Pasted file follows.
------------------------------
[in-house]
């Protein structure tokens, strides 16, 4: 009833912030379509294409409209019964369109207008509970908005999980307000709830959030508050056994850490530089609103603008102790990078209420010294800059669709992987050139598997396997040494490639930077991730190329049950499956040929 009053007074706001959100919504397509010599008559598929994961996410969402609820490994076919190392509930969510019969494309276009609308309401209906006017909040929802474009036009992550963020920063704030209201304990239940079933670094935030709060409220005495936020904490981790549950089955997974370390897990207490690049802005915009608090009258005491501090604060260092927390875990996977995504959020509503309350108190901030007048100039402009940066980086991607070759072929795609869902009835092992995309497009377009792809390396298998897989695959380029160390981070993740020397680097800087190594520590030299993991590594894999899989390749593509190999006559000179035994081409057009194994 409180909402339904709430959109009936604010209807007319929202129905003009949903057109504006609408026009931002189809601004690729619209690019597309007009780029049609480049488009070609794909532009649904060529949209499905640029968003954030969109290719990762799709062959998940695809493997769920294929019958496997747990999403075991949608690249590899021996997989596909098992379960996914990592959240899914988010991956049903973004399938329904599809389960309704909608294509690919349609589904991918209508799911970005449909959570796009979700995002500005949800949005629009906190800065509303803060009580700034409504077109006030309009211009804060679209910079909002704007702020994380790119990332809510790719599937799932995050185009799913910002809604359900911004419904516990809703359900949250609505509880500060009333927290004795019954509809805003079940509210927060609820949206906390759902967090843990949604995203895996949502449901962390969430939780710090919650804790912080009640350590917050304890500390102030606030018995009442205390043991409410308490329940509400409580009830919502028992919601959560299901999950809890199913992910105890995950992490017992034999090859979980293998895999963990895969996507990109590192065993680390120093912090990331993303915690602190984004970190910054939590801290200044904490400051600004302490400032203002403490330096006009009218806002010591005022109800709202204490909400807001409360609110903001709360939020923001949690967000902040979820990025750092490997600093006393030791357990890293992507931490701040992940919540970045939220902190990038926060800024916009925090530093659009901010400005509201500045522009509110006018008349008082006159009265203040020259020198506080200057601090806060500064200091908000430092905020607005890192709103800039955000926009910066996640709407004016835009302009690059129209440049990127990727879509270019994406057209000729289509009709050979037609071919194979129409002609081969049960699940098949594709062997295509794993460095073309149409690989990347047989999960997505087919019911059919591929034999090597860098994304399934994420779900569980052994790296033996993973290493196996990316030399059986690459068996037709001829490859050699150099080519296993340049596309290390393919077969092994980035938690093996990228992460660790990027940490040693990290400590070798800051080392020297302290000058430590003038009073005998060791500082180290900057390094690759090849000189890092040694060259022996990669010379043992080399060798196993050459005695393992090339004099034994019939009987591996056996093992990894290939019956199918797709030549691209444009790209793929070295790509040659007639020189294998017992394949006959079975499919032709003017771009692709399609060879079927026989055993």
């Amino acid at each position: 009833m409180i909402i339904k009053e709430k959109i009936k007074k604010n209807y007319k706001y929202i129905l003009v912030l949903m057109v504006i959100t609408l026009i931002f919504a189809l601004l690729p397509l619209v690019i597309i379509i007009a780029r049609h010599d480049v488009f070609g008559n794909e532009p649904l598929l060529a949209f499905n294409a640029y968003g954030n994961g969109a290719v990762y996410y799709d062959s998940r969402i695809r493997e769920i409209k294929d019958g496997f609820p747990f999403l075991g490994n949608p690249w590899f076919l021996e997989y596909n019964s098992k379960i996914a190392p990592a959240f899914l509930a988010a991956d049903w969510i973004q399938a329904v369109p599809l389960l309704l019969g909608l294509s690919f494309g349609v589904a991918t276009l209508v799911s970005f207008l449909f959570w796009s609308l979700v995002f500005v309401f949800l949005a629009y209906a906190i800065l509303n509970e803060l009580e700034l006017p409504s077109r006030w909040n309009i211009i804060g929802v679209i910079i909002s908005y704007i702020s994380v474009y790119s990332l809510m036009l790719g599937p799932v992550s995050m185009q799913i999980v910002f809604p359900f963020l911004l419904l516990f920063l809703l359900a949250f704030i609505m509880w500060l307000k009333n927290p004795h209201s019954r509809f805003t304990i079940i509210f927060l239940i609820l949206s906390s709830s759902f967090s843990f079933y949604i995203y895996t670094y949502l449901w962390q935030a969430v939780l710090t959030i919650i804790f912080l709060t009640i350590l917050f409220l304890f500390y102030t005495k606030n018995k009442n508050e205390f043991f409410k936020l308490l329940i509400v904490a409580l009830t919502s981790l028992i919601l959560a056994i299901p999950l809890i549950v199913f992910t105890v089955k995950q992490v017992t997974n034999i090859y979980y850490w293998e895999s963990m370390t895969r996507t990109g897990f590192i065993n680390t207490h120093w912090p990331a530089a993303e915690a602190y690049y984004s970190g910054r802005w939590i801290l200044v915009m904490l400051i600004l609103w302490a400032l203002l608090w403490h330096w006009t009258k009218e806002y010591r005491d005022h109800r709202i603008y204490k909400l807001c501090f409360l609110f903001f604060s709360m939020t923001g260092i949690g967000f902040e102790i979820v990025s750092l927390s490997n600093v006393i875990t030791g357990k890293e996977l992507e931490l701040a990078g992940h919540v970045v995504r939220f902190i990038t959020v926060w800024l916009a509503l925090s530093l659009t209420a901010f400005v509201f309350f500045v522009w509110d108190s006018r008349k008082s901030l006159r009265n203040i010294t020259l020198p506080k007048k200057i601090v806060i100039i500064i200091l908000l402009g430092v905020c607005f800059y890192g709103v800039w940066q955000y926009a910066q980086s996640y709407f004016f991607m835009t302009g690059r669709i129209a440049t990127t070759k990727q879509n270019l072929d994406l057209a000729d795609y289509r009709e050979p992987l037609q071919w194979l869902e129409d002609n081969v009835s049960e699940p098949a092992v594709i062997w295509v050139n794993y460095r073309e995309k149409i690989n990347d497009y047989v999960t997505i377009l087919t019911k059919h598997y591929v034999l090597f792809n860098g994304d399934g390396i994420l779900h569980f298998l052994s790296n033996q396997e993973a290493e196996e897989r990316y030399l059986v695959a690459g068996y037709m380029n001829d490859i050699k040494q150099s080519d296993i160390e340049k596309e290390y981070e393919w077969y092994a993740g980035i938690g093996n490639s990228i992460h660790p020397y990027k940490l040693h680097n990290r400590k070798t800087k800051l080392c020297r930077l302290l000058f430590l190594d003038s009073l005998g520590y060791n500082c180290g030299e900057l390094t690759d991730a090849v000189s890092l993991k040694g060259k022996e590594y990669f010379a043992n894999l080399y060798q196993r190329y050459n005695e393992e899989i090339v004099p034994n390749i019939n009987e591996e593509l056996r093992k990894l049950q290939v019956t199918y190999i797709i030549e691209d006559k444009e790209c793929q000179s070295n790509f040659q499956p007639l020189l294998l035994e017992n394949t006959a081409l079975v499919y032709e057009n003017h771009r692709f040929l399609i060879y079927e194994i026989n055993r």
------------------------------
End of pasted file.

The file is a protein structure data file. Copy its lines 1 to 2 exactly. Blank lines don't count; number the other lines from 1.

[in-house]
């Protein structure tokens, strides 16, 4: 009833912030379509294409409209019964369109207008509970908005999980307000709830959030508050056994850490530089609103603008102790990078209420010294800059669709992987050139598997396997040494490639930077991730190329049950499956040929 009053007074706001959100919504397509010599008559598929994961996410969402609820490994076919190392509930969510019969494309276009609308309401209906006017909040929802474009036009992550963020920063704030209201304990239940079933670094935030709060409220005495936020904490981790549950089955997974370390897990207490690049802005915009608090009258005491501090604060260092927390875990996977995504959020509503309350108190901030007048100039402009940066980086991607070759072929795609869902009835092992995309497009377009792809390396298998897989695959380029160390981070993740020397680097800087190594520590030299993991590594894999899989390749593509190999006559000179035994081409057009194994 409180909402339904709430959109009936604010209807007319929202129905003009949903057109504006609408026009931002189809601004690729619209690019597309007009780029049609480049488009070609794909532009649904060529949209499905640029968003954030969109290719990762799709062959998940695809493997769920294929019958496997747990999403075991949608690249590899021996997989596909098992379960996914990592959240899914988010991956049903973004399938329904599809389960309704909608294509690919349609589904991918209508799911970005449909959570796009979700995002500005949800949005629009906190800065509303803060009580700034409504077109006030309009211009804060679209910079909002704007702020994380790119990332809510790719599937799932995050185009799913910002809604359900911004419904516990809703359900949250609505509880500060009333927290004795019954509809805003079940509210927060609820949206906390759902967090843990949604995203895996949502449901962390969430939780710090919650804790912080009640350590917050304890500390102030606030018995009442205390043991409410308490329940509400409580009830919502028992919601959560299901999950809890199913992910105890995950992490017992034999090859979980293998895999963990895969996507990109590192065993680390120093912090990331993303915690602190984004970190910054939590801290200044904490400051600004302490400032203002403490330096006009009218806002010591005022109800709202204490909400807001409360609110903001709360939020923001949690967000902040979820990025750092490997600093006393030791357990890293992507931490701040992940919540970045939220902190990038926060800024916009925090530093659009901010400005509201500045522009509110006018008349008082006159009265203040020259020198506080200057601090806060500064200091908000430092905020607005890192709103800039955000926009910066996640709407004016835009302009690059129209440049990127990727879509270019994406057209000729289509009709050979037609071919194979129409002609081969049960699940098949594709062997295509794993460095073309149409690989990347047989999960997505087919019911059919591929034999090597860098994304399934994420779900569980052994790296033996993973290493196996990316030399059986690459068996037709001829490859050699150099080519296993340049596309290390393919077969092994980035938690093996990228992460660790990027940490040693990290400590070798800051080392020297302290000058430590003038009073005998060791500082180290900057390094690759090849000189890092040694060259022996990669010379043992080399060798196993050459005695393992090339004099034994019939009987591996056996093992990894290939019956199918797709030549691209444009790209793929070295790509040659007639020189294998017992394949006959079975499919032709003017771009692709399609060879079927026989055993």